Lawson said what Nefosky told him revealed there was a much larger problem in the firearms approval unit than keeping a small-caliber revolver out of the hands of an 81-year-old woman.
Lawson said Nefosky told him he searched seven years of firearms transaction records to see if Vansickle had ever bought a gun before.
Some gun owners fear any government agency that tracks gun purchases or keeps lists of who has them. They worry these lists could someday aid in weapons confiscation, fall into the wrong hands and serve as a road map for burglars and thieves, or result in increased scrutiny by law enforcement.
"I was totally drop-jawed," Lawson said. "I asked him how far back the records went. He didn't know. He didn't care. He felt she was possibly a threat because of her age, a threat to herself or her family. That's what the implication was. He was concerned that never having bought a gun before, why would she want one now, at 81?"
Lawson served in the State Bureau of Identification as a lieutenant, which includes the firearms approval section and other specialty units. He knew the law. Nefosky's concern about Vansickle's age and sex, he said, should never have come into play.
Lawson also knew the gun records should have been destroyed.
MacLeish would not allow Nefosky to be interviewed.
In an interview with The News Journal, MacLeish claimed all paper firearms records are destroyed every 60 days.
The electronic records, however, are another story.
"Our review of our electronic records indicated we had a glitch in the system, back to August 2005," he said. "They have since been purged."
The electronic records never posed a threat, MacLeish said.
"The info was in an electronic file that no one did anything with," MacLeish said. "We've since purged that file in its entirety.
Enter the National Rifle Association.
Civil rights of gun buyer at risk
John Thompson is president of the Delaware State Sportsmen's Association, the local affiliate of the NRA.
Several people told him of Nefosky's delay, and expressed their outrage about the list of gun owners maintained by the Delaware State Police.
Thompson, an attorney, had worked with state lawmakers in the early 1990s to craft the state's background-check law.
Legally, he said, Vansickle's reasons for wanting a firearm are moot, and he knew the lists were a problem.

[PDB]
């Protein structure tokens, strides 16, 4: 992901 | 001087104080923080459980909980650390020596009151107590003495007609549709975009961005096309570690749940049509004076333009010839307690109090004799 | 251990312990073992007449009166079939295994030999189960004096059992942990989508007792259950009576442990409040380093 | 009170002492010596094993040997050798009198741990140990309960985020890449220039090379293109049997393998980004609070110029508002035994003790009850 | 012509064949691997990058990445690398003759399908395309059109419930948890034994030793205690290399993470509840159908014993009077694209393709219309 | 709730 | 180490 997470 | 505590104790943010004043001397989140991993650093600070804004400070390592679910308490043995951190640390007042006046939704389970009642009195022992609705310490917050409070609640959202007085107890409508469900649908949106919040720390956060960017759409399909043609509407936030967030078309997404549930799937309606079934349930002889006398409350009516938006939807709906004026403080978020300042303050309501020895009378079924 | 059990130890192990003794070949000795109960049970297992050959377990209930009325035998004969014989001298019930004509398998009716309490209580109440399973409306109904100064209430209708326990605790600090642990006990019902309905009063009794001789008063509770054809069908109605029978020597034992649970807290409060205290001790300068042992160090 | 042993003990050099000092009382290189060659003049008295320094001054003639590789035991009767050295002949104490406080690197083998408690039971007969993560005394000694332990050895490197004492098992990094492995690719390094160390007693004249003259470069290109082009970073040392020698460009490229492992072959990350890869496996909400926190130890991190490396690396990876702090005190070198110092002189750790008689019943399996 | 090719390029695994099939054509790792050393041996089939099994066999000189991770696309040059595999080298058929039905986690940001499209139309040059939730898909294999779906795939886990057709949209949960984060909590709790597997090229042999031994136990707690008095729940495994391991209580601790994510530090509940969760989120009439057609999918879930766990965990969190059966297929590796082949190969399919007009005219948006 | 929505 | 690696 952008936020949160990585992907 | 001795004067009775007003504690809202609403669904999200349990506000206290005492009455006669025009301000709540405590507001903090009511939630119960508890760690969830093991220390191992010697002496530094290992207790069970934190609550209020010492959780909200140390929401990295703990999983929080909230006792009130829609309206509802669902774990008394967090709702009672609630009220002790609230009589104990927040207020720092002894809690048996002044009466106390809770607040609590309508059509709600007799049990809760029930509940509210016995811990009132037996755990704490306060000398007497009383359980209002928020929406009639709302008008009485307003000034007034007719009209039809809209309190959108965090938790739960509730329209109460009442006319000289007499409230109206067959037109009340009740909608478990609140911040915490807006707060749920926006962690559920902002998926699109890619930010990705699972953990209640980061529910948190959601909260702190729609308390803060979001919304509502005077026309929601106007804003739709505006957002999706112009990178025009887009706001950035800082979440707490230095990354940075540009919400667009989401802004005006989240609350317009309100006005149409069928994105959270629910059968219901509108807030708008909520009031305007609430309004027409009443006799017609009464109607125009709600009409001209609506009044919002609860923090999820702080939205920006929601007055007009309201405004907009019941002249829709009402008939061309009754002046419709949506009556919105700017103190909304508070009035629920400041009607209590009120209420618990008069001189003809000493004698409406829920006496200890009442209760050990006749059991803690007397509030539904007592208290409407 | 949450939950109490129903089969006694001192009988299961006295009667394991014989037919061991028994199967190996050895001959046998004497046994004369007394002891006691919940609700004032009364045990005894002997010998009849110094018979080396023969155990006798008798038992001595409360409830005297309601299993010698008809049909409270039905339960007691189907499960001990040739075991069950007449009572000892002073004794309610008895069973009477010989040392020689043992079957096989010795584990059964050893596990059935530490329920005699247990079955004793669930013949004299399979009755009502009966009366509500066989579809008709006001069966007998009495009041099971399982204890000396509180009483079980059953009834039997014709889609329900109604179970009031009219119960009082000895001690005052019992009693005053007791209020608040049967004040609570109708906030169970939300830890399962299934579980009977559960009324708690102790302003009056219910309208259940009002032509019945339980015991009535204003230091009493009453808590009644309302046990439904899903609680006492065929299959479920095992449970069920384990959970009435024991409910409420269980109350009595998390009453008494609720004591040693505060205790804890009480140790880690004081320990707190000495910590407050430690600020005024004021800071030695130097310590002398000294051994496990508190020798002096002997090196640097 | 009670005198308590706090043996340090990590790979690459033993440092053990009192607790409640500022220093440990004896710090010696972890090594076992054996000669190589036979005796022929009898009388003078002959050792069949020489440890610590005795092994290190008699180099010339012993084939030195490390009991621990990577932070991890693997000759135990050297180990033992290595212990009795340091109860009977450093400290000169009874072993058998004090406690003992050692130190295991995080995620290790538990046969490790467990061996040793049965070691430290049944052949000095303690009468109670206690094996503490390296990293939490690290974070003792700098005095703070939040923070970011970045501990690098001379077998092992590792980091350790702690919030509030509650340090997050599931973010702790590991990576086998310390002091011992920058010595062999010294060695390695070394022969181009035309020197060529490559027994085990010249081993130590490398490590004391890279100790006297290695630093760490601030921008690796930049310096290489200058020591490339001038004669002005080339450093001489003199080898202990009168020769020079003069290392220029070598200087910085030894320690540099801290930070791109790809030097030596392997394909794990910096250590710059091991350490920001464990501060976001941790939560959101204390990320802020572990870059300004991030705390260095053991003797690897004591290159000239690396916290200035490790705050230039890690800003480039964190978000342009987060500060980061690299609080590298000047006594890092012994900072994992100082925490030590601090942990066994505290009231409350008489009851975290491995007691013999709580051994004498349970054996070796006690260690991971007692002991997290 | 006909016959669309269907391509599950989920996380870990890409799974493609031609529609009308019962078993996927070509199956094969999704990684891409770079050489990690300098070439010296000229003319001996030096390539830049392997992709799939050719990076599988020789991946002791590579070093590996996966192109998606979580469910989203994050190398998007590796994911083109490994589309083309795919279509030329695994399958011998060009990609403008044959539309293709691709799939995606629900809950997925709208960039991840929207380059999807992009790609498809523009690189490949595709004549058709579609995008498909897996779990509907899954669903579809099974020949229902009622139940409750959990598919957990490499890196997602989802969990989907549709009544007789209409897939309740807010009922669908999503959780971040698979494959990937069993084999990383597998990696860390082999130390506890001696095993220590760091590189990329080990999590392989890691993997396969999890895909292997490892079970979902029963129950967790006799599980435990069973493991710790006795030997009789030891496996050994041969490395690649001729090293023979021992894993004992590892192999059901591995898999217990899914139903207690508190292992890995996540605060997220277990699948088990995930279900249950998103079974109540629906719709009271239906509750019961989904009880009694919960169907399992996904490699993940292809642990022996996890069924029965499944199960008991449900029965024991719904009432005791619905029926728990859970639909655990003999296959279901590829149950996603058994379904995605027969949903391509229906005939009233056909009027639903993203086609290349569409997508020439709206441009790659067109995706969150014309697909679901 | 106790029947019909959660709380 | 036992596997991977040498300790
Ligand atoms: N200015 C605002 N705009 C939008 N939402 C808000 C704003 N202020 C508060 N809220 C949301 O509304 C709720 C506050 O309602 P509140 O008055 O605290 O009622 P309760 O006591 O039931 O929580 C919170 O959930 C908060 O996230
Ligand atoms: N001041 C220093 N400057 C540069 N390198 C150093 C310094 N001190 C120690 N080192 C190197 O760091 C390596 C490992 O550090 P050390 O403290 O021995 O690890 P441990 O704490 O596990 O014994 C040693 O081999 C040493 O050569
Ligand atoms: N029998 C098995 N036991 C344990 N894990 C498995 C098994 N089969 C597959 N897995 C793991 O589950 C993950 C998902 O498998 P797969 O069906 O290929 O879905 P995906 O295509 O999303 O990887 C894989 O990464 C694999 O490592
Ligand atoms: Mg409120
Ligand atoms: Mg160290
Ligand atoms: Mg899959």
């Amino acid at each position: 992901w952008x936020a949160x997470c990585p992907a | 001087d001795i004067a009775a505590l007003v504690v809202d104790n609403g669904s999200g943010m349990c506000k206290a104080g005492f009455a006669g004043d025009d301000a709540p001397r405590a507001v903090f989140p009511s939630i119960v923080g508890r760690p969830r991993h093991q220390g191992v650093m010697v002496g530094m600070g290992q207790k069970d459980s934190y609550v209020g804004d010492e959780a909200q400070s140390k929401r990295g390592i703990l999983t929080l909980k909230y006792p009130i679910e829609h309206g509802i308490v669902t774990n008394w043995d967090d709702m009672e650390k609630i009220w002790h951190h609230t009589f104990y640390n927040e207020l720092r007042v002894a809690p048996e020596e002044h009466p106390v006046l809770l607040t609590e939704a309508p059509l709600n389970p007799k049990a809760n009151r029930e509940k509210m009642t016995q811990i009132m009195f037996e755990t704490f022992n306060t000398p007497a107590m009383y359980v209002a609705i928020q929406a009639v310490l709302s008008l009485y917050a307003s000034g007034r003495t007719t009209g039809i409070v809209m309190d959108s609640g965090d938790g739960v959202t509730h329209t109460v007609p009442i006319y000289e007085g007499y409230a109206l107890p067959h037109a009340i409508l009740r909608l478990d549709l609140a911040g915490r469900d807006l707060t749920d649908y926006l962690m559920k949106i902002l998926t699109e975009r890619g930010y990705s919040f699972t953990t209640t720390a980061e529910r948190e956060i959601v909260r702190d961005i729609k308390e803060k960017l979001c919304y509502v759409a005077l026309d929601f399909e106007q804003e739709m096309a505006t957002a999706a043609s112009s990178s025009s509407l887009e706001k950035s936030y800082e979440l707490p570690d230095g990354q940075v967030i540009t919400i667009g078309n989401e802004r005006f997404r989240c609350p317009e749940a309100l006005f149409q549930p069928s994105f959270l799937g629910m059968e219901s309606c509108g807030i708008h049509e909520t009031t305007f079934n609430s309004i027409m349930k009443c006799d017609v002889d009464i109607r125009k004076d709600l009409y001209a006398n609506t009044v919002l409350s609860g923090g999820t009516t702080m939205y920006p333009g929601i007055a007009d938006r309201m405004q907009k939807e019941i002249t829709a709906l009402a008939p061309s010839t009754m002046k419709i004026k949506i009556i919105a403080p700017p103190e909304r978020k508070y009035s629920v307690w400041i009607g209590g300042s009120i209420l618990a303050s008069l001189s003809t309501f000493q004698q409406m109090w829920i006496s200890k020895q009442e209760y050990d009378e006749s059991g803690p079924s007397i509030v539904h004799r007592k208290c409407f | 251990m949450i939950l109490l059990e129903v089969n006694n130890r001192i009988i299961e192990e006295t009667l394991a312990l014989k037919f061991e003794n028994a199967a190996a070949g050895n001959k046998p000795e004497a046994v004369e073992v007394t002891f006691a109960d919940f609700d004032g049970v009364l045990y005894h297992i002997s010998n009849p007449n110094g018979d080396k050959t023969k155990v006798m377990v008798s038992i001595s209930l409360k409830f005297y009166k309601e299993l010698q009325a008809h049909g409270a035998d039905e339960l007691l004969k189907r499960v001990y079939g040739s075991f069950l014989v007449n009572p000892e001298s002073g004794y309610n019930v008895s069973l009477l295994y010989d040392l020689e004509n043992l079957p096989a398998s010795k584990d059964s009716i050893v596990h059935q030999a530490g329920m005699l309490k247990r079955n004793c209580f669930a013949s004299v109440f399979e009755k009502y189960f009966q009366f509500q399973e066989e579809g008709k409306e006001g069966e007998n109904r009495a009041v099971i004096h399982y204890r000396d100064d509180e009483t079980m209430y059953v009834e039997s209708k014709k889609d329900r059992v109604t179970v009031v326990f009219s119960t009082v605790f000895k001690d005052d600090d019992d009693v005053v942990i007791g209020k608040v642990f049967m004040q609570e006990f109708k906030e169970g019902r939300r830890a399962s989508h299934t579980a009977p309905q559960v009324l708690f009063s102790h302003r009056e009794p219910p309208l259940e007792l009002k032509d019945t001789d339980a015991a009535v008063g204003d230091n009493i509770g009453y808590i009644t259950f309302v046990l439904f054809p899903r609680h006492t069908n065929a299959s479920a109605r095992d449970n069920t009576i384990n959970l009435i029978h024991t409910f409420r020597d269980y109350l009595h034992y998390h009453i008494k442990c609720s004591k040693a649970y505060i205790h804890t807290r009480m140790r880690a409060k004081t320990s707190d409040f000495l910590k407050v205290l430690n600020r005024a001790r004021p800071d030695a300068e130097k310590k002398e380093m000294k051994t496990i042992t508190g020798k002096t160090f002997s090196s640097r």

"This suggests two violations: one is denial without cause, and the other is keeping records of gun purchases," Thompson said. "Under statute, the Delaware State Police are required to destroy any purchase records that involve approvals. Now they're maintaining lists of gun owners, which we think is inappropriate. We did not create this system to allow this to happen."
Vansickle's civil rights were violated, he said.
"There is nothing in the Second Amendment or the Delaware Constitution that says the right to own firearms is limited to people of a certain age," Thompson said. "We don't have any problem with age restrictions regarding children, but we don't think someone ought to arbitrarily decide people are too old to own guns."
Retired Dover police captain John Sigler is president of the National Rifle Association, a position once held by legendary actor Charlton Heston.
"I was literally shocked that such an event would occur in the state of Delaware," he said. "I am very, very troubled that an individual -- based on her age -- was denied the ability to defend herself."
Both Sigler and Thompson pointed to the recent Supreme Court decision District of Columbia v. Heller, in which the court found that the Second Amendment protects an individual's right to possess firearms for personal use, such as self-defense.
While Sigler expressed "the highest respect" for the Delaware State Police and MacLeish, he found it intolerable that the agency "has been keeping records they're not supposed to have, for at least seven years."
"That means that for seven years that office has been violating Delaware state law and thumbing their nose at the state Legislature," he said. "I certainly hope it's not true, but it appears that it is."
Sigler brought the goings-on in his home state to the attention of Bob Dowlut, NRA general counsel.
In a letter to MacLeish sent Aug. 28, Dowlut and the NRA requested two separate investigations: one to focus on Nefosky's denial, "and all other transactions of similar scope and nature." According to the letter, the second investigation should focus on who's responsible for keeping lists of gun owners in the state.